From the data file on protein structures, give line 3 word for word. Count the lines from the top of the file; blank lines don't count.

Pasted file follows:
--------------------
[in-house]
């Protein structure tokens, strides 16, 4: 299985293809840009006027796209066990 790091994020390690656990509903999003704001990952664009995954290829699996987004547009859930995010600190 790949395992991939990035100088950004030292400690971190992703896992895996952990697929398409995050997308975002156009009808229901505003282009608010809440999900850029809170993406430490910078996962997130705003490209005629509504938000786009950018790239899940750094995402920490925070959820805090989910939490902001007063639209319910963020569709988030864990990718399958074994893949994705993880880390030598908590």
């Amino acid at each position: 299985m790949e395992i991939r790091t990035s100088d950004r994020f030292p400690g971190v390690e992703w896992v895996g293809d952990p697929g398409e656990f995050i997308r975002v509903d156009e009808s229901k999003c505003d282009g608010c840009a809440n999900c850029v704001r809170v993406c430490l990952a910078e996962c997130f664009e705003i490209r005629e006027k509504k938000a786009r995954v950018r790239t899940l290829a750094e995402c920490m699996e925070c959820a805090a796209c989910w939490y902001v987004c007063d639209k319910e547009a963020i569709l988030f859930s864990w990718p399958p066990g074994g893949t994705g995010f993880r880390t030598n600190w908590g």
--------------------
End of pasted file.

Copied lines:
């Amino acid at each position: 299985m790949e395992i991939r790091t990035s100088d950004r994020f030292p400690g971190v390690e992703w896992v895996g293809d952990p697929g398409e656990f995050i997308r975002v509903d156009e009808s229901k999003c505003d282009g608010c840009a809440n999900c850029v704001r809170v993406c430490l990952a910078e996962c997130f664009e705003i490209r005629e006027k509504k938000a786009r995954v950018r790239t899940l290829a750094e995402c920490m699996e925070c959820a805090a796209c989910w939490y902001v987004c007063d639209k319910e547009a963020i569709l988030f859930s864990w990718p399958p066990g074994g893949t994705g995010f993880r880390t030598n600190w908590g």